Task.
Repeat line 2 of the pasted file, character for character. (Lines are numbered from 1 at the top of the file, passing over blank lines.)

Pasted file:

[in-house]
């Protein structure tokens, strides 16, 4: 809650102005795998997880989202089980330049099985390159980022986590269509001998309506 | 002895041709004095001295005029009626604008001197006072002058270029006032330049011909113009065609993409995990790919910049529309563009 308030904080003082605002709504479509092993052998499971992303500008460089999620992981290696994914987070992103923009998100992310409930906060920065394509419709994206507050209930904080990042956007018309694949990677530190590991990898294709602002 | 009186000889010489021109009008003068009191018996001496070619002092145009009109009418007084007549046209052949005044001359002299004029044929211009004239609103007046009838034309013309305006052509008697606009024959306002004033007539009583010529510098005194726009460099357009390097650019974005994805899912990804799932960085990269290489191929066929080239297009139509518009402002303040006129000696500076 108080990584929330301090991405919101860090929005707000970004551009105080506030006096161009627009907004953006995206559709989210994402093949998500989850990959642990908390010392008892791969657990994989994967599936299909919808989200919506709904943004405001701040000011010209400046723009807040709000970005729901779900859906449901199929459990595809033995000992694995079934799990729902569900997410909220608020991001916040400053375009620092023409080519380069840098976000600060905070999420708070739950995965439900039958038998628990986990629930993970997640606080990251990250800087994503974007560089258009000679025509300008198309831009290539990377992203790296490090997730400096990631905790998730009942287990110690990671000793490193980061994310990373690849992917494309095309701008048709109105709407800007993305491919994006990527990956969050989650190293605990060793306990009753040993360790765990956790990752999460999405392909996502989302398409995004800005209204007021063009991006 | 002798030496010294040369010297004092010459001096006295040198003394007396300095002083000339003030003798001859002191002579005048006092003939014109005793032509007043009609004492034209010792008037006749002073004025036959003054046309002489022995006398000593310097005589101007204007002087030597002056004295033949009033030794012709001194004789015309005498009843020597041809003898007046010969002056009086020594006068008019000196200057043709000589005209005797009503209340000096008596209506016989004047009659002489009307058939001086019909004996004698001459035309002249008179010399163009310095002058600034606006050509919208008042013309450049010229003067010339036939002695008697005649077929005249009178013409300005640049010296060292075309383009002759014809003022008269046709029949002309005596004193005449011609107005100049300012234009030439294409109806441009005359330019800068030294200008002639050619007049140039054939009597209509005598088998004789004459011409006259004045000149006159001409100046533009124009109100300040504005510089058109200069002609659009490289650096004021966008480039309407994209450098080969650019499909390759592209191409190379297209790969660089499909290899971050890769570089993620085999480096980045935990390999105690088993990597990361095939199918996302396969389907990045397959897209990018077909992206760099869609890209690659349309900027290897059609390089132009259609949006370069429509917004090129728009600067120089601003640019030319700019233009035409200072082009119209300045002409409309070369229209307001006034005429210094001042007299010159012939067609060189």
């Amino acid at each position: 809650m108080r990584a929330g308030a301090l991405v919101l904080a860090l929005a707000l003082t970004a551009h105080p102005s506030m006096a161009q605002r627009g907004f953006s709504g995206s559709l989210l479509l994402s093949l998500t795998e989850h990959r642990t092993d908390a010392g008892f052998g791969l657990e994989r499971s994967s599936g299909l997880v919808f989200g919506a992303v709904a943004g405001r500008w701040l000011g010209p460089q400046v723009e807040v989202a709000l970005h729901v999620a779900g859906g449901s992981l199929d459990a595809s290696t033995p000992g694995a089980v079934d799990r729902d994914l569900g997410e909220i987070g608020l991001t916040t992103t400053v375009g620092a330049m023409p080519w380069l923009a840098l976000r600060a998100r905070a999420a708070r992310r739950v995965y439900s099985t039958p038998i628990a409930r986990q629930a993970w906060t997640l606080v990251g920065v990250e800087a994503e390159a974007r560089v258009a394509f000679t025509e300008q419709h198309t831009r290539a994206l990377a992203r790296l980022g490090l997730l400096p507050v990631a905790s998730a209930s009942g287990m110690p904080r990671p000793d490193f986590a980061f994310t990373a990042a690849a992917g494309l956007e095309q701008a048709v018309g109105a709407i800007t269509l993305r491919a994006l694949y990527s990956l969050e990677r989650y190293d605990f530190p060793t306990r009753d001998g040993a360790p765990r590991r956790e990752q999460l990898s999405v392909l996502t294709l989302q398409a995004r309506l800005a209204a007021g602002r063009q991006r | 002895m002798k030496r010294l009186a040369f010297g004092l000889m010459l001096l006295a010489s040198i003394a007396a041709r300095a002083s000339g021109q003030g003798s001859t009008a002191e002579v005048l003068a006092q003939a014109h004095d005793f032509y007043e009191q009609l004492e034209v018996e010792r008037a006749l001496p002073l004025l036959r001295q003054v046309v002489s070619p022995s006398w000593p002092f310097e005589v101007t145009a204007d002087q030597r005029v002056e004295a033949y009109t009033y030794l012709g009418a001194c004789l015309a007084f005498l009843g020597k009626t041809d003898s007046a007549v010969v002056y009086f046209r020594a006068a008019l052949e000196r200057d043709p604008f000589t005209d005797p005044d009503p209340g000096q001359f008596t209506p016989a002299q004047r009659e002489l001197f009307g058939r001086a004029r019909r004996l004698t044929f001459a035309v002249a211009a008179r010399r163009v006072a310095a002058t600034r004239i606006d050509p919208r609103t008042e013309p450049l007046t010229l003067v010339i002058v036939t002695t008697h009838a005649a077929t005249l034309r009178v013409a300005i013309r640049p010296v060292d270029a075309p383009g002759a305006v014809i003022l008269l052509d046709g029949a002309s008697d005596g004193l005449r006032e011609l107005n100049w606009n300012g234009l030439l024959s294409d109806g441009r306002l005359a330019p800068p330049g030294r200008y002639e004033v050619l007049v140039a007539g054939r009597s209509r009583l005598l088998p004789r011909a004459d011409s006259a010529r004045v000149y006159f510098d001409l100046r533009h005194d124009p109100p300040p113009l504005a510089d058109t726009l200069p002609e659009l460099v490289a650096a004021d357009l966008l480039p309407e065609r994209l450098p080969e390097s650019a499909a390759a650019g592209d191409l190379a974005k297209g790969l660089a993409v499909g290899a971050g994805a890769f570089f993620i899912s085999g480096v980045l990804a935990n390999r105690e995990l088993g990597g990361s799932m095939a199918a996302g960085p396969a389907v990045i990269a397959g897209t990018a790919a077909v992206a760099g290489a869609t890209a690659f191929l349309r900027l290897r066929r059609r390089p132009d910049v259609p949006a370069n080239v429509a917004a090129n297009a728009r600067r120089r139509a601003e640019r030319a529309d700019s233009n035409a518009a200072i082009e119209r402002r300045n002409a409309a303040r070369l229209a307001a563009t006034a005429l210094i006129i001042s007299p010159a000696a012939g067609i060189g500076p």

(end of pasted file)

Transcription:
């Protein structure tokens, strides 16, 4: 809650102005795998997880989202089980330049099985390159980022986590269509001998309506 | 002895041709004095001295005029009626604008001197006072002058270029006032330049011909113009065609993409995990790919910049529309563009 308030904080003082605002709504479509092993052998499971992303500008460089999620992981290696994914987070992103923009998100992310409930906060920065394509419709994206507050209930904080990042956007018309694949990677530190590991990898294709602002 | 009186000889010489021109009008003068009191018996001496070619002092145009009109009418007084007549046209052949005044001359002299004029044929211009004239609103007046009838034309013309305006052509008697606009024959306002004033007539009583010529510098005194726009460099357009390097650019974005994805899912990804799932960085990269290489191929066929080239297009139509518009402002303040006129000696500076 108080990584929330301090991405919101860090929005707000970004551009105080506030006096161009627009907004953006995206559709989210994402093949998500989850990959642990908390010392008892791969657990994989994967599936299909919808989200919506709904943004405001701040000011010209400046723009807040709000970005729901779900859906449901199929459990595809033995000992694995079934799990729902569900997410909220608020991001916040400053375009620092023409080519380069840098976000600060905070999420708070739950995965439900039958038998628990986990629930993970997640606080990251990250800087994503974007560089258009000679025509300008198309831009290539990377992203790296490090997730400096990631905790998730009942287990110690990671000793490193980061994310990373690849992917494309095309701008048709109105709407800007993305491919994006990527990956969050989650190293605990060793306990009753040993360790765990956790990752999460999405392909996502989302398409995004800005209204007021063009991006 | 002798030496010294040369010297004092010459001096006295040198003394007396300095002083000339003030003798001859002191002579005048006092003939014109005793032509007043009609004492034209010792008037006749002073004025036959003054046309002489022995006398000593310097005589101007204007002087030597002056004295033949009033030794012709001194004789015309005498009843020597041809003898007046010969002056009086020594006068008019000196200057043709000589005209005797009503209340000096008596209506016989004047009659002489009307058939001086019909004996004698001459035309002249008179010399163009310095002058600034606006050509919208008042013309450049010229003067010339036939002695008697005649077929005249009178013409300005640049010296060292075309383009002759014809003022008269046709029949002309005596004193005449011609107005100049300012234009030439294409109806441009005359330019800068030294200008002639050619007049140039054939009597209509005598088998004789004459011409006259004045000149006159001409100046533009124009109100300040504005510089058109200069002609659009490289650096004021966008480039309407994209450098080969650019499909390759592209191409190379297209790969660089499909290899971050890769570089993620085999480096980045935990390999105690088993990597990361095939199918996302396969389907990045397959897209990018077909992206760099869609890209690659349309900027290897059609390089132009259609949006370069429509917004090129728009600067120089601003640019030319700019233009035409200072082009119209300045002409409309070369229209307001006034005429210094001042007299010159012939067609060189």